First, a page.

London: Hyde Park
For many travelers, maneuvering around the busy city of London can be a trying experience. Even locals who are part of the daily hustle and bustle look forward to a welcome respite from it all. Enter Hyde Park, one of the city's most spacious and busy royal parks.
Photo by Karen Bryan from Flickr
Combined with the adjacent Kensington Gardens, a total of approximately 625 acres of park land make up the area, playing host to thousands of picnickers, walkers, and tourists on any given day.
Hyde Park was originally a manor and private hunting ground acquired by King Henry VIII in 1536. Nearly a century later, King Charles I opened the grounds to the public. From then on additional landscaping work and planting occurred, with the most ambitious change occurring in the early 1730s in the form of an artificial lake - the Serpentine. One of the most recent introductions to Hyde Park is the Diana, Princess of Wales Memorial Fountain, added in 2004. While Diana fans may find it of interest, it may not be all that, at least according to travel writer Sean McLachlan. He reported in late 2007 that it was often clogged or drained.
Of much greater interest - and greater history - is the Speakers' Corner located in the northeast part of the park near Marble Arch. (I find it very strange that as of this writing the Royal Parks' official website conspicuously omits Speakers' Corner and Marble Arch from the official map. Here's a map that includes it.) Worker protests that assembled in Hyde Park are said to have occurred at this corner of the park in the mid- to late-1800s. Political and social figures like Karl Marx and George Orwell also used the corner as a platform for their messages. Today that strong tradition continues with a wide variety of both secular and non-secular platforms being represented by speakers.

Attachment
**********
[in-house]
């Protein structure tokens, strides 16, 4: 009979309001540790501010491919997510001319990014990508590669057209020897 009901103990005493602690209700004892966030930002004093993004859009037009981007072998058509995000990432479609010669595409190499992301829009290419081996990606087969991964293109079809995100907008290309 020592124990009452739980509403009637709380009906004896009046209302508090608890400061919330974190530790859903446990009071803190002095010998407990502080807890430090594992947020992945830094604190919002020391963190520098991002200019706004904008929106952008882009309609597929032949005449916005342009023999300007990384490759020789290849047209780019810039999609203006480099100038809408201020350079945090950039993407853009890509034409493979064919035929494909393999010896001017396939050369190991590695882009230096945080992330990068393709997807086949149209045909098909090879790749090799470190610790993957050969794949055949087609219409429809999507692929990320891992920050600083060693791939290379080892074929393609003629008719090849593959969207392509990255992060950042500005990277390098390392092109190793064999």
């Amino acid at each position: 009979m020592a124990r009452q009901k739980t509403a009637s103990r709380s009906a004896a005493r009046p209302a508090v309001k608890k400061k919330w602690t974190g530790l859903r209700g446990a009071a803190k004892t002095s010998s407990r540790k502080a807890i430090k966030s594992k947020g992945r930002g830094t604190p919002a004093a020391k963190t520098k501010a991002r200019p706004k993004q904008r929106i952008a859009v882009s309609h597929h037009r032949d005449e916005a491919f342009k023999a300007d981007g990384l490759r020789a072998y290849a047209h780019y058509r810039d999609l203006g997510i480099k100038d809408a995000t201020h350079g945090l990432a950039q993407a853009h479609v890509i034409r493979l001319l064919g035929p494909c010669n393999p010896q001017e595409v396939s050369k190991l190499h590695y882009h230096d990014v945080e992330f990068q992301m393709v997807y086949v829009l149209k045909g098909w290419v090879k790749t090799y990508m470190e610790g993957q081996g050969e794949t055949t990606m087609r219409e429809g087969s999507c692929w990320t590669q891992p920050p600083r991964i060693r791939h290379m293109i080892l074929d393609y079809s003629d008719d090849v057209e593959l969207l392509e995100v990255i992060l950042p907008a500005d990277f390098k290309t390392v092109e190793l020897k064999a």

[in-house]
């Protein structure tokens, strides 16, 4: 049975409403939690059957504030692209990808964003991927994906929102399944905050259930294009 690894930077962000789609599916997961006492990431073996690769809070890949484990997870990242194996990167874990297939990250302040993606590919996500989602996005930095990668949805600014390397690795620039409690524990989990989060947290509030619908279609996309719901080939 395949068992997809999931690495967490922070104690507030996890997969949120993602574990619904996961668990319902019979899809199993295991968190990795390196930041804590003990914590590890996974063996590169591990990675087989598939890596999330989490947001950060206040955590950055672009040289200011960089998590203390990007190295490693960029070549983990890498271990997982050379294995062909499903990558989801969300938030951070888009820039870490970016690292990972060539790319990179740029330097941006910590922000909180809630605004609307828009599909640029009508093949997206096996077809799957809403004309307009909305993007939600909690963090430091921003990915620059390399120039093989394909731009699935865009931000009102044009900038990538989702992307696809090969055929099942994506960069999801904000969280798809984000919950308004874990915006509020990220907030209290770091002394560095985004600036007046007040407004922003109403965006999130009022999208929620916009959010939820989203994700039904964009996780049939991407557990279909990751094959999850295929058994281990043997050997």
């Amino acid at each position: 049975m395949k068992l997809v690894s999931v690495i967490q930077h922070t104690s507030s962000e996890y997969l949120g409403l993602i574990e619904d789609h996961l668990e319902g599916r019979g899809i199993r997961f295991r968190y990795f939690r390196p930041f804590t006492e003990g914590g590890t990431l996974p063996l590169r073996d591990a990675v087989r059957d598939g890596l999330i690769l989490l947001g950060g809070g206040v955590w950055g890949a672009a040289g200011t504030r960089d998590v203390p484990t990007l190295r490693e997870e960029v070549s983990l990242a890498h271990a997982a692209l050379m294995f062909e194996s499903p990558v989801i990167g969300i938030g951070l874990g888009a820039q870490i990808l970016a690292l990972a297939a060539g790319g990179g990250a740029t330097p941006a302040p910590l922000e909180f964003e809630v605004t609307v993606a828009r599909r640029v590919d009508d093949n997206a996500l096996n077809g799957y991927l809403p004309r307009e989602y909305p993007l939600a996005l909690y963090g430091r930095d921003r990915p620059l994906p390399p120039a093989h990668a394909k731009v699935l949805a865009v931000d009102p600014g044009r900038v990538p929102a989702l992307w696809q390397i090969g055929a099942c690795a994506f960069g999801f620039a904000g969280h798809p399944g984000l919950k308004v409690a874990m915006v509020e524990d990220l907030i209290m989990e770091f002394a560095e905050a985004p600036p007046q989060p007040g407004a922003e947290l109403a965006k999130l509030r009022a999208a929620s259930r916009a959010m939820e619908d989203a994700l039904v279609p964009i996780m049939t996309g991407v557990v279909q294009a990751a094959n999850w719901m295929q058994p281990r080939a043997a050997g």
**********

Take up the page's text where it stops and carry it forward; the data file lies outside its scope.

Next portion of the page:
Aside from this, there are plenty of areas for people to have picnics, read books, and get away from the often loud traffic of the busy shopping district. Additionally there are several restaurants along the Serpentine for hungry folks to enjoy. If you're still craving greenery and relaxation after touring Hyde Park, cross over the Serpentine Bridge and enter the Kensington Gardens. There you'll find walking paths, a playground, and Circle Pond.
For those who are looking for accommodations near Hyde Park for Prince William and Kate Middleton's royal wedding on April 29, one luxurious option is the Lancaster London. Overlooking Hyde Park, this hotel is rated highly by guests for its service, décor, and proximity to the underground. But book early - hotel rooms are sure to fill up fast!
• AOL Editors' best things to do in London
• The Royal Parks of London
• A brief history of free speech in Hyde Park